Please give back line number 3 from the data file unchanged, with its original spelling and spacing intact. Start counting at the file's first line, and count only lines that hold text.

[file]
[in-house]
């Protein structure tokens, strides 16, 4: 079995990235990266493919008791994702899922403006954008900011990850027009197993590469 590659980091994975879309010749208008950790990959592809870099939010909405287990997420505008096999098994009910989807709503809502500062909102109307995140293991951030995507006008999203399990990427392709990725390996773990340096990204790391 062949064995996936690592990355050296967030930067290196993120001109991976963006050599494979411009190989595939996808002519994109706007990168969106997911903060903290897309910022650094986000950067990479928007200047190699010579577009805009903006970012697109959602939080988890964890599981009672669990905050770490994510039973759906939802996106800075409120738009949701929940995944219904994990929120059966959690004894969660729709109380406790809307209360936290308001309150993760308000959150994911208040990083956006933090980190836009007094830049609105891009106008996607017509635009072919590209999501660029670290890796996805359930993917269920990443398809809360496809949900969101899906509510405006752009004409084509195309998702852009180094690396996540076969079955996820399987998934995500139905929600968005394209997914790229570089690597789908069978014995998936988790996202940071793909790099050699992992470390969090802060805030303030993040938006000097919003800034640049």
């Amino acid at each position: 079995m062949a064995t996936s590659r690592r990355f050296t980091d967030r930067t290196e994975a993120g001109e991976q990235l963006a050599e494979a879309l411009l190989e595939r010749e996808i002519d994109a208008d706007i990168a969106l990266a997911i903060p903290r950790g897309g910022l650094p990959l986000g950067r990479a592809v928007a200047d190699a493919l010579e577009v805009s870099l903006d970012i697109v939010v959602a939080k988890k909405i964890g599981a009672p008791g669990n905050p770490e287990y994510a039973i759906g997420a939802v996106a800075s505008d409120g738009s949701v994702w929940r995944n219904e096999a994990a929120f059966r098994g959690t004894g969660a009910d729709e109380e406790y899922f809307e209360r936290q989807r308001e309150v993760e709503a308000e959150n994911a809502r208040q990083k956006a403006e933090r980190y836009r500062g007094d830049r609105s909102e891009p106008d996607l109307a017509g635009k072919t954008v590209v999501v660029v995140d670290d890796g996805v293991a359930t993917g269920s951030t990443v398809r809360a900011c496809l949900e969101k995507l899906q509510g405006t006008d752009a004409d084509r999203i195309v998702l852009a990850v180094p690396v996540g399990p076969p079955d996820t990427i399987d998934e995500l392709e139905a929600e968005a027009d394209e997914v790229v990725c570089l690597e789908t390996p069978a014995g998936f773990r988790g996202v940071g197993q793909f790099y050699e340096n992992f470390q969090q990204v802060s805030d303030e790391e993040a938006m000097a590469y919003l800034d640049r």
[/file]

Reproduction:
């Amino acid at each position: 079995m062949a064995t996936s590659r690592r990355f050296t980091d967030r930067t290196e994975a993120g001109e991976q990235l963006a050599e494979a879309l411009l190989e595939r010749e996808i002519d994109a208008d706007i990168a969106l990266a997911i903060p903290r950790g897309g910022l650094p990959l986000g950067r990479a592809v928007a200047d190699a493919l010579e577009v805009s870099l903006d970012i697109v939010v959602a939080k988890k909405i964890g599981a009672p008791g669990n905050p770490e287990y994510a039973i759906g997420a939802v996106a800075s505008d409120g738009s949701v994702w929940r995944n219904e096999a994990a929120f059966r098994g959690t004894g969660a009910d729709e109380e406790y899922f809307e209360r936290q989807r308001e309150v993760e709503a308000e959150n994911a809502r208040q990083k956006a403006e933090r980190y836009r500062g007094d830049r609105s909102e891009p106008d996607l109307a017509g635009k072919t954008v590209v999501v660029v995140d670290d890796g996805v293991a359930t993917g269920s951030t990443v398809r809360a900011c496809l949900e969101k995507l899906q509510g405006t006008d752009a004409d084509r999203i195309v998702l852009a990850v180094p690396v996540g399990p076969p079955d996820t990427i399987d998934e995500l392709e139905a929600e968005a027009d394209e997914v790229v990725c570089l690597e789908t390996p069978a014995g998936f773990r988790g996202v940071g197993q793909f790099y050699e340096n992992f470390q969090q990204v802060s805030d303030e790391e993040a938006m000097a590469y919003l800034d640049r």